How to use the new DOI format in APA style

by Jeff Hume-Pratuch

In the sixth edition of the APA Publication Manual, DOIs are formatted according to the initial recommendations from CrossRef:

Herbst, D. M., Griffith, N. R., & Slama, K. M. (2014). Rodeo
cowboys: Conforming to masculine norms and help-
seeking behaviors for depression. Journal of Rural
Mental Health, 38, 20–35. doi:10.1037/rmh0000008

The DOI prefix (10.1037, in the case of APA journals) is a unique number of four or more digits assigned to organizations; the suffix (rmh0000008) is assigned by the publisher and identifies the journal and individual article.

Recently, however, CrossRef changed the format of the DOI to a more user-friendly one in the form of a URL:

Herbst, D. M., Griffith, N. R., & Slama, K. M. (2014). Rodeo
cowboys: Conforming to masculine norms and help-
seeking behaviors for depression. Journal of Rural
Mental Health, 38, 20–35.

As you can see, the DOI itself is the same (10.1037/rmh0000008), but it is preceded by to insure that it resolves into a working link. Because this change is recent and many publishers are still implementing the new CrossRef guidelines, either the old or the new DOI format is acceptable. But be sure not to mush them together! Here are some examples.


•Retrieved from

Source: APA Style Blog

How to make yourself look impressive during meetings (Forbes)

We’ve all seen it happen before – bad meeting etiquette. What many people don’t realize is that how they act during meeting can help (or hurt) their career. Check out these Do’s and Don’ts to earn more respect at work.


  • Review the meeting agenda and be sure you understand the objectives/goals of the meeting.
  • Prepare for the discussion, by conducting any necessary research.
  • Show up on time or, better yet, a few minutes early.
  • Say hello to other attendees and introduce yourself to anyone you don’t know.
  • Participate in the meeting and pay attention to what’s happening.
  • Think before you speak – and make sure that what you say is relevant to the topic being discussed.
  • Solicit comments and opinions of quiet attendees by asking them for their thoughts.
  • Take responsibility for completing (on time) any action items you’re assigned.


  • Show up late and then disrupt the meeting with your arrival.
  • Interrupt others when they are talking.
  • Speak just to hear yourself talk.
  • Check emails or voicemails during the meeting.
  • Use your computer, unless you are taking meeting notes.
  • Lose your temper, yell, or throw things.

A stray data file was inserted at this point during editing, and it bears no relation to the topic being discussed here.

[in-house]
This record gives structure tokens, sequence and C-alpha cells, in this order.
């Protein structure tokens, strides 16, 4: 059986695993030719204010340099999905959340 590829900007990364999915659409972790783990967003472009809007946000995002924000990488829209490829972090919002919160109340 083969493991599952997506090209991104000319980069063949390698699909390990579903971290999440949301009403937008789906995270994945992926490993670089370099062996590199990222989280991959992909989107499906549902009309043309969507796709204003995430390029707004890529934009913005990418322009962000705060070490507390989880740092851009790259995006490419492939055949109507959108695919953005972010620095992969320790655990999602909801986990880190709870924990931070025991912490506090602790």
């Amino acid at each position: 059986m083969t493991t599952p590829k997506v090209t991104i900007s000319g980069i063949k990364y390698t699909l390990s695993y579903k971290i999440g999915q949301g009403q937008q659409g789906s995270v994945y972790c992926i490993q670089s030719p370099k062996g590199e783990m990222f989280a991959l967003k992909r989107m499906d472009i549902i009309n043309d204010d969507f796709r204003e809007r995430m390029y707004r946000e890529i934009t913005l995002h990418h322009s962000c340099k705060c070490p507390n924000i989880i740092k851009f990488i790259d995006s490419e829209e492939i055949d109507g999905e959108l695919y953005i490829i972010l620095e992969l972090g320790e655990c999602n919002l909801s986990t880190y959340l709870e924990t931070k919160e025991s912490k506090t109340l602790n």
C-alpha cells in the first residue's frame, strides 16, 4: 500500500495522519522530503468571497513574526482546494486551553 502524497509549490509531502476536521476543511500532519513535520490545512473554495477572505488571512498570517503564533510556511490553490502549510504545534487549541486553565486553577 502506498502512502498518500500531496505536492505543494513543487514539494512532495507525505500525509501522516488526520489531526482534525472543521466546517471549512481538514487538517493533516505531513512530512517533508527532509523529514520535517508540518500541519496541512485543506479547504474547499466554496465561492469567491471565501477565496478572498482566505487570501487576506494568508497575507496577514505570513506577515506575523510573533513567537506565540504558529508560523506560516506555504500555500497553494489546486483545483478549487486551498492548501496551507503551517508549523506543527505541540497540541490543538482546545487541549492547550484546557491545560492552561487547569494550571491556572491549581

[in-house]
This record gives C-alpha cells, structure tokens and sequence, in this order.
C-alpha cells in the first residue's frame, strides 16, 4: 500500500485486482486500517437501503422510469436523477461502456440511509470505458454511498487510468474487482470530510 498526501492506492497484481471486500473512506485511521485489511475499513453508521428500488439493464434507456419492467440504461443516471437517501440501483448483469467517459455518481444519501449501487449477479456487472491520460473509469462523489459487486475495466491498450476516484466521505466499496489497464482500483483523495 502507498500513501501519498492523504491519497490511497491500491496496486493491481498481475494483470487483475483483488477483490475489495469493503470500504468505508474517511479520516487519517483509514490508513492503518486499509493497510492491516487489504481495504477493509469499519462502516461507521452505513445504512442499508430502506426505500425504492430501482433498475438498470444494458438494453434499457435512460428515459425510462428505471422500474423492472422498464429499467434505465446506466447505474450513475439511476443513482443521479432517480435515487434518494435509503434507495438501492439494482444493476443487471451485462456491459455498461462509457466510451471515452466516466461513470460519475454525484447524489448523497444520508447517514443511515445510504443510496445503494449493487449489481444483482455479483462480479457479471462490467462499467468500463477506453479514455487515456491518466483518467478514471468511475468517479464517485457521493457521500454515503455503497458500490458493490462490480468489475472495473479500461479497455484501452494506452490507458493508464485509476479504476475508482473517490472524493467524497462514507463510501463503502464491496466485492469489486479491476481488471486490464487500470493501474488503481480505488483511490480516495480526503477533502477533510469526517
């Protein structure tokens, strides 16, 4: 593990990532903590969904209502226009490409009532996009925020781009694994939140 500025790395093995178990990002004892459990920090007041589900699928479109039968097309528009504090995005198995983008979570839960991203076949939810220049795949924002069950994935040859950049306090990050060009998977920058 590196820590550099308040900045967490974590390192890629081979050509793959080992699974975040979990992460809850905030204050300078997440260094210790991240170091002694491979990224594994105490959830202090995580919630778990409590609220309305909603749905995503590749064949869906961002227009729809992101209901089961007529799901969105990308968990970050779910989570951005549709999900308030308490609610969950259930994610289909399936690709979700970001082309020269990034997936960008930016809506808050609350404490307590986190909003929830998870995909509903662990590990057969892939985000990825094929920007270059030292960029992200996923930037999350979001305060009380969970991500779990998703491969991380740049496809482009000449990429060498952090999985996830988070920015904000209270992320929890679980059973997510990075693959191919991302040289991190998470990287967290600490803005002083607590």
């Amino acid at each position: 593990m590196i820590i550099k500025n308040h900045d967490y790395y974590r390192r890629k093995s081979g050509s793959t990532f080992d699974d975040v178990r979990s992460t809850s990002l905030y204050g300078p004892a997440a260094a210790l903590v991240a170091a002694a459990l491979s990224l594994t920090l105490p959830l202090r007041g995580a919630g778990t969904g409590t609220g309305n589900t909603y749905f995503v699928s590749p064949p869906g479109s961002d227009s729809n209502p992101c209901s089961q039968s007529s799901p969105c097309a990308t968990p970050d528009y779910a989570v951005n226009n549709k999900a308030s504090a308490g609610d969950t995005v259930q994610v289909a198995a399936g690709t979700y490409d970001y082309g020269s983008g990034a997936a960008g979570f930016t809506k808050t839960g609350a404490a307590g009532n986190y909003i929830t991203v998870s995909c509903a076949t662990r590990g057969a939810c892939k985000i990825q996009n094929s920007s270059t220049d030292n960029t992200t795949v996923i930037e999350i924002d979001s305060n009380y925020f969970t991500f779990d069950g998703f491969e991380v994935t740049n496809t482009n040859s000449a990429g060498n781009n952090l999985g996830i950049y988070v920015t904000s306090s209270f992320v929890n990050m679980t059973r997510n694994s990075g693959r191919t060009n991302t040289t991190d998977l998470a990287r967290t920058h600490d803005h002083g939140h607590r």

• Put down other people’s ideas.
  • Use any non-verbal communication to show your displeasure with what others are saying, such as crossing your arms across your chest and rolling your eyes or sighing heavily.


Networking for introverts (HBR Blog)

Find the type of gathering that works for you.

  • Create your own events.
  • Understand when you’re at your best.
  • Rate the likelihood of connecting.
  • Calibrate your schedule.

The author of this article, Dorie Clark is a strategy consultant, speaker, and author of Reinventing You: Define Your Brand, Imagine Your Future.

Another good book to read on the subject is Susan Cain’s Quite:The power of introverts in a world that can’t stop talking.  Also, listen to her giving a TED Talk.



If you haven’t worked a day in your life, you probably don’t love anything

Originally posted on The Indisputable Dirt:

You’ve heard it before, the beloved aphorism from the ever-intriguing Confucius;

“Choose a job you love, and you will never have to work a day in your life.”


I’ve also heard it attributed to Albert Einstein, but the internet tells me that Confucius coined it, so we’ll go with that. Regardless, you’ve probably seen it in the form of a meme, pinned a thousand times on Pinterest, shared on Facebook, tweeted on twitter, etc…


 ^stuff like this^

I understand why the quote is so popular. There is something inspiring, something hopeful about it. It is just poetic enough to sound reasonable, just vague enough to withstand any serious scrutiny.

The only problem, of course, is that it is almost entirely false.

If the phrase was not so oft-quoted, if I did not think it influenced people’s decisions, I wouldn’t be writing this post. But from where I stand, this…

View original 1,026 more words